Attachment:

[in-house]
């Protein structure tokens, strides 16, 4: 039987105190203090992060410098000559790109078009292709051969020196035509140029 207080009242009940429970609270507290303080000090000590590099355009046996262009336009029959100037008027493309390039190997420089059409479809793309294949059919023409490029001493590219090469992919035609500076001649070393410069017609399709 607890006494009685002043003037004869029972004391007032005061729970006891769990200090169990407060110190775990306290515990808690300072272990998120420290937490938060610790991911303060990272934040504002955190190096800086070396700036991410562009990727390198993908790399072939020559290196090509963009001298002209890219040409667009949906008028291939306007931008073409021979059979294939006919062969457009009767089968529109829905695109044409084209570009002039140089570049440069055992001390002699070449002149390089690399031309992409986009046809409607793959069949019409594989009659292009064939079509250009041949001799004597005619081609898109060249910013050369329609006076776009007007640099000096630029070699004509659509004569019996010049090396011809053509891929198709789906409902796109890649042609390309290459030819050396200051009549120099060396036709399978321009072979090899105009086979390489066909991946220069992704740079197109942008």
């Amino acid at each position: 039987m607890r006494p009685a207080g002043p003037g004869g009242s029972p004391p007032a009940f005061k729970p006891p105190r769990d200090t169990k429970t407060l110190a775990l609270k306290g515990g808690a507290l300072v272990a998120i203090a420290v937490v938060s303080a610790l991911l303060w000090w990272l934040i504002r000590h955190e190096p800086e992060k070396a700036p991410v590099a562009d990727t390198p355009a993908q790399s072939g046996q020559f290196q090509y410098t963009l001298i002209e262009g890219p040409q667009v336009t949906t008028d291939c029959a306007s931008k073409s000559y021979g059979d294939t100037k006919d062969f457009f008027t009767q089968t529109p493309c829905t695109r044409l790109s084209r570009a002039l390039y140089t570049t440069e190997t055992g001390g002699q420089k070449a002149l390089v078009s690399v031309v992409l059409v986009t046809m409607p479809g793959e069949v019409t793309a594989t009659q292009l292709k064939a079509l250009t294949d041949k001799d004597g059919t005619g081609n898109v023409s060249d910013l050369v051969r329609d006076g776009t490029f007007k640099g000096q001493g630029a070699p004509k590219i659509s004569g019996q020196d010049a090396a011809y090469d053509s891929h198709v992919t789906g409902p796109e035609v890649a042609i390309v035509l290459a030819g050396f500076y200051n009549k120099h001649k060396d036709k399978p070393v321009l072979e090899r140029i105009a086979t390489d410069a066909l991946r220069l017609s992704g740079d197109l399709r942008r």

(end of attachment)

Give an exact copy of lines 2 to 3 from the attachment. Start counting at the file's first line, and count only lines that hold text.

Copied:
């Protein structure tokens, strides 16, 4: 039987105190203090992060410098000559790109078009292709051969020196035509140029 207080009242009940429970609270507290303080000090000590590099355009046996262009336009029959100037008027493309390039190997420089059409479809793309294949059919023409490029001493590219090469992919035609500076001649070393410069017609399709 607890006494009685002043003037004869029972004391007032005061729970006891769990200090169990407060110190775990306290515990808690300072272990998120420290937490938060610790991911303060990272934040504002955190190096800086070396700036991410562009990727390198993908790399072939020559290196090509963009001298002209890219040409667009949906008028291939306007931008073409021979059979294939006919062969457009009767089968529109829905695109044409084209570009002039140089570049440069055992001390002699070449002149390089690399031309992409986009046809409607793959069949019409594989009659292009064939079509250009041949001799004597005619081609898109060249910013050369329609006076776009007007640099000096630029070699004509659509004569019996010049090396011809053509891929198709789906409902796109890649042609390309290459030819050396200051009549120099060396036709399978321009072979090899105009086979390489066909991946220069992704740079197109942008």
């Amino acid at each position: 039987m607890r006494p009685a207080g002043p003037g004869g009242s029972p004391p007032a009940f005061k729970p006891p105190r769990d200090t169990k429970t407060l110190a775990l609270k306290g515990g808690a507290l300072v272990a998120i203090a420290v937490v938060s303080a610790l991911l303060w000090w990272l934040i504002r000590h955190e190096p800086e992060k070396a700036p991410v590099a562009d990727t390198p355009a993908q790399s072939g046996q020559f290196q090509y410098t963009l001298i002209e262009g890219p040409q667009v336009t949906t008028d291939c029959a306007s931008k073409s000559y021979g059979d294939t100037k006919d062969f457009f008027t009767q089968t529109p493309c829905t695109r044409l790109s084209r570009a002039l390039y140089t570049t440069e190997t055992g001390g002699q420089k070449a002149l390089v078009s690399v031309v992409l059409v986009t046809m409607p479809g793959e069949v019409t793309a594989t009659q292009l292709k064939a079509l250009t294949d041949k001799d004597g059919t005619g081609n898109v023409s060249d910013l050369v051969r329609d006076g776009t490029f007007k640099g000096q001493g630029a070699p004509k590219i659509s004569g019996q020196d010049a090396a011809y090469d053509s891929h198709v992919t789906g409902p796109e035609v890649a042609i390309v035509l290459a030819g050396f500076y200051n009549k120099h001649k060396d036709k399978p070393v321009l072979e090899r140029i105009a086979t390489d410069a066909l991946r220069l017609s992704g740079d197109l399709r942008r």